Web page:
Steven has vivid memories of these effects from when he was regularly using the drug. “I lost maybe 50 pounds in three months after I started taking Adderall,” he says. “That’s insanely fast. I’d have to physically force myself to eat. Then, I started to develop issues with my stomach.” Steven had seen the effects of prolonged drug abuse first hand: a close family member had been addicted to crystal meth. “My cousin told me that his experiences on Adderall weren’t substantially different to those he’d had while on crystal meth. That’s when I decided to stop. I didn’t want to keep going down that path. I had lost too much weight.”
After six months of using Adderall as a way to improve his performance playing video games, Steven decided to stop. The consequences of his decision, and the way in which he carried it out, were severe. “I made the mistake of going cold turkey,” he says. “For two weeks I had terrible withdrawals. I couldn’t get out of bed; I was shaking violently. All over I felt like liquid. I couldn’t move my body. I hated every moment of the time.” He also noticed a drop in his performance. “For about a month I noticed a decline in my abilities while playing games,” he said. “Then it slowly began to even out.”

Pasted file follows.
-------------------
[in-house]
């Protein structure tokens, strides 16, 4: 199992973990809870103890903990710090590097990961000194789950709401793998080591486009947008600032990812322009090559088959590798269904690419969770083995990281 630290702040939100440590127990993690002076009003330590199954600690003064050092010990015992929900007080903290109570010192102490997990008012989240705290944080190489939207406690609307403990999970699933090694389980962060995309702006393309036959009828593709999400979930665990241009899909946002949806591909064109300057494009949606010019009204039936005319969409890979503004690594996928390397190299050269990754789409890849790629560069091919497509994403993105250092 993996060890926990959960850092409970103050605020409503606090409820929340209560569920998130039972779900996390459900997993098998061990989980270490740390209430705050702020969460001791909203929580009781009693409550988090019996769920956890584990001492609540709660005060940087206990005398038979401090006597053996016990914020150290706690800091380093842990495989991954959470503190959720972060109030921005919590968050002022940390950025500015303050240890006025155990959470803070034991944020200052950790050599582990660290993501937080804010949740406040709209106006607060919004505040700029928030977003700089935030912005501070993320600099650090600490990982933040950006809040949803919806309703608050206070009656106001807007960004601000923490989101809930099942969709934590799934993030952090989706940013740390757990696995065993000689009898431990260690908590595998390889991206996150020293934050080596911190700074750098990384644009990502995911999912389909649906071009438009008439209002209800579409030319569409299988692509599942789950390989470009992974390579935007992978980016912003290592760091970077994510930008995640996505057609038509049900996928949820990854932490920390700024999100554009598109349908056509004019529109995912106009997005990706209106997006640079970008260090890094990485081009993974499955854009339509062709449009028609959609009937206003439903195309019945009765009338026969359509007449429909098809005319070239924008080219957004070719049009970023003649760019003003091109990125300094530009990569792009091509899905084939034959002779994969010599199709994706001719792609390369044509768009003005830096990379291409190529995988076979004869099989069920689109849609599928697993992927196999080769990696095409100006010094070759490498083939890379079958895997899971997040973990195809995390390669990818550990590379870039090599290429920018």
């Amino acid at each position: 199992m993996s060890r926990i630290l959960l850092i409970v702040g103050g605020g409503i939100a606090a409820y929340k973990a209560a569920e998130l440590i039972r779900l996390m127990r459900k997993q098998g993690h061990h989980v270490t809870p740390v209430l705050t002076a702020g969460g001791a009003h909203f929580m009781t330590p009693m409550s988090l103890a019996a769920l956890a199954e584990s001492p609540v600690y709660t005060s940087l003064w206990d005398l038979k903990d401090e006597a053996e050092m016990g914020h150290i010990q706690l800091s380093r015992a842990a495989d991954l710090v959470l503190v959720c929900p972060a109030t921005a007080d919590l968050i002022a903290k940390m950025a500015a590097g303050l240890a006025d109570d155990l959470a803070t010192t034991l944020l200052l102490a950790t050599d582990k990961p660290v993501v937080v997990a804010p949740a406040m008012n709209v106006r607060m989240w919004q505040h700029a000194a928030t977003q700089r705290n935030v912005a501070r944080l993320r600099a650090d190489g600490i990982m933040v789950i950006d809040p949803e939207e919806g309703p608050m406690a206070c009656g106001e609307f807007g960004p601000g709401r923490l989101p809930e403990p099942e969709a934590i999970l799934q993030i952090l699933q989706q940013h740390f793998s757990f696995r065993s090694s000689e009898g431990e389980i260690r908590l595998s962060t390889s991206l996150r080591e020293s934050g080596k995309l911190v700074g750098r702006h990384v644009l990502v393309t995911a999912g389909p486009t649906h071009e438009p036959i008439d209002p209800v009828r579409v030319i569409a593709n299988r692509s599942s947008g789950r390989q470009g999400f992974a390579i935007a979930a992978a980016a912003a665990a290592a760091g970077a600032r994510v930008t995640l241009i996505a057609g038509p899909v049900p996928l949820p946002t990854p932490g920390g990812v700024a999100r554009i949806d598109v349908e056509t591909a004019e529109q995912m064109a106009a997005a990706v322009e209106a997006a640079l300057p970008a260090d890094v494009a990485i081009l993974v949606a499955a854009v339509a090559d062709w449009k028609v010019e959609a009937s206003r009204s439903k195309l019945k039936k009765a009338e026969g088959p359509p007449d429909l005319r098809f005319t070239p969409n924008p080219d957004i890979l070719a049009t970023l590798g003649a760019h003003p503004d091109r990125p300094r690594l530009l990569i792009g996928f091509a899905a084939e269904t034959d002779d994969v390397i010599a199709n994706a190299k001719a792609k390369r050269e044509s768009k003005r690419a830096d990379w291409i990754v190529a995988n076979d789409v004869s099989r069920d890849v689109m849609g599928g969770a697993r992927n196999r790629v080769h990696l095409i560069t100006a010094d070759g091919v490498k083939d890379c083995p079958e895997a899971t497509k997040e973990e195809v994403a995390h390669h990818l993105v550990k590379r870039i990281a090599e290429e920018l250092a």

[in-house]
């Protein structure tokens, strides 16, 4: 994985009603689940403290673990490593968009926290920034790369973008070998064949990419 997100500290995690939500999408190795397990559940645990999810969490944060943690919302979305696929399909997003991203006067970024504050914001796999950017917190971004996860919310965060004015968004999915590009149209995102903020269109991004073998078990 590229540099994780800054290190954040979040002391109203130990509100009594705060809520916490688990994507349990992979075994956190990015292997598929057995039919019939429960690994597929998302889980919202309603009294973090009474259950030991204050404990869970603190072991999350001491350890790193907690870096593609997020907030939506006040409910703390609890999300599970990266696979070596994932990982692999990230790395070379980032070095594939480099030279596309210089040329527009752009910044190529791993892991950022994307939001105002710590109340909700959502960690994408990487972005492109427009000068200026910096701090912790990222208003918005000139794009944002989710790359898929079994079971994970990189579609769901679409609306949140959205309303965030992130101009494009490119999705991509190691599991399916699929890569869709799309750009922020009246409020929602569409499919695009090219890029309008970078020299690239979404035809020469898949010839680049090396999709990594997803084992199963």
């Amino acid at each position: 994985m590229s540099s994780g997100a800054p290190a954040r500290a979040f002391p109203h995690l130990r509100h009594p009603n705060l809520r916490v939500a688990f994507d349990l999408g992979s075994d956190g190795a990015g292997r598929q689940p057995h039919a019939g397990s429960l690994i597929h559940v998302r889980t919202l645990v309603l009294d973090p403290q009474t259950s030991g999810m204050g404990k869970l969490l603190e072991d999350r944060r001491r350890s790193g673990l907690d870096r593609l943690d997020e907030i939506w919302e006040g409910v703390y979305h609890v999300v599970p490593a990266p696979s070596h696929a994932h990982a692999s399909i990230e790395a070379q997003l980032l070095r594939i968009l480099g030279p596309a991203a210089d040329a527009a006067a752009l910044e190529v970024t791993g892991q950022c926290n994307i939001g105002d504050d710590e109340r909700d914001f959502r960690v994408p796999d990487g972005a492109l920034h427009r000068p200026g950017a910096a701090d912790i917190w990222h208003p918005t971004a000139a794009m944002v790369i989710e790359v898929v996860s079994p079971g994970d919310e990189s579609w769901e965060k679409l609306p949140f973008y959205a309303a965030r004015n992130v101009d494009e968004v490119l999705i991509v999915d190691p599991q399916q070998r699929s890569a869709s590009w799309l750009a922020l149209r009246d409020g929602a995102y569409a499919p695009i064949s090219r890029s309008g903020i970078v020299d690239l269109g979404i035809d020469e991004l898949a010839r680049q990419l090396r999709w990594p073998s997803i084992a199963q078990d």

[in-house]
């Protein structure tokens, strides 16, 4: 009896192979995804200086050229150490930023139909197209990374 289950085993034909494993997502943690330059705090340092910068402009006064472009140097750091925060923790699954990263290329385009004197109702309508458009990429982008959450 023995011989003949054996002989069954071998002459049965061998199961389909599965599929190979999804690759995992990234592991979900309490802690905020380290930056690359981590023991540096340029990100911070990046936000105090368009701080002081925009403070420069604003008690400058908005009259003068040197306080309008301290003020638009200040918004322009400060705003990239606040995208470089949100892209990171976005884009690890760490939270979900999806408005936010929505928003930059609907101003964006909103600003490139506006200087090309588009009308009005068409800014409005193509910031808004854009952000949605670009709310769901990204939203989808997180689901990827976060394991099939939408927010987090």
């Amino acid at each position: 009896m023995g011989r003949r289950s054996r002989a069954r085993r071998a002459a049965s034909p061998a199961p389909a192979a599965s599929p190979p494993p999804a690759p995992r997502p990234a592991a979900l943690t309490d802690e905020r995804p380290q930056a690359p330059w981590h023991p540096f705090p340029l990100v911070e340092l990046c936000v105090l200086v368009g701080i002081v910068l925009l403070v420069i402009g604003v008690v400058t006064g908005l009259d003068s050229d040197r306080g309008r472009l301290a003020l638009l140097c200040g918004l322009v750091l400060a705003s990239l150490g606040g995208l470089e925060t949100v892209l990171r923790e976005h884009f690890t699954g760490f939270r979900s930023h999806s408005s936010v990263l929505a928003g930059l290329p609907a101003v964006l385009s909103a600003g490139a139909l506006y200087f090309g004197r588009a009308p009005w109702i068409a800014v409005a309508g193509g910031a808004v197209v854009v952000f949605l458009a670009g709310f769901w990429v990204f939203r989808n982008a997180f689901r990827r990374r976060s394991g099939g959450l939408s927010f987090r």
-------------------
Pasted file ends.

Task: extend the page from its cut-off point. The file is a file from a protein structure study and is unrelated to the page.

“I know how well I play while I’m on it. But I also remember how it affected my health.”
Steven is quick to advise young players to stay away from the drug. “It’s something that should be eliminated, not just from eSports, but from the market entirely,” he says. “These 15-16 year olds who go to their first tournaments, just like I did, and are offered Adderall either by a team mate or a seller at the event… It’s not something that you ever want to partake in. I don’t even understand why they prescribe this stuff to anyone. All of the tournament organisers are aware that it’s an issue. But how do you eliminate it without testing?”
Those who have a vested interest the legitimisation of eSports as a ‘real’ sport have been quick to copy the practices of their counterparts in mainstream sport. Teams and individual players court sponsors and sign marketing deals brokered by well-paid managers. Gaming houses place eSports on the map, providing training facilities in which athletes can live and prepare together. eSports organisers often hold competitive events in arenas loaned from sport (Los Angeles’ Staples and Galen Centers, Paris’ Palais Omnisports de Paris-Bercy and the Sangam Stadium in Seoul, the cavernous venue in which the 2002 FIFA World Cup final took place, have all hosted eSports finals). Through mimicry and association, eSports slowly gains legitimacy.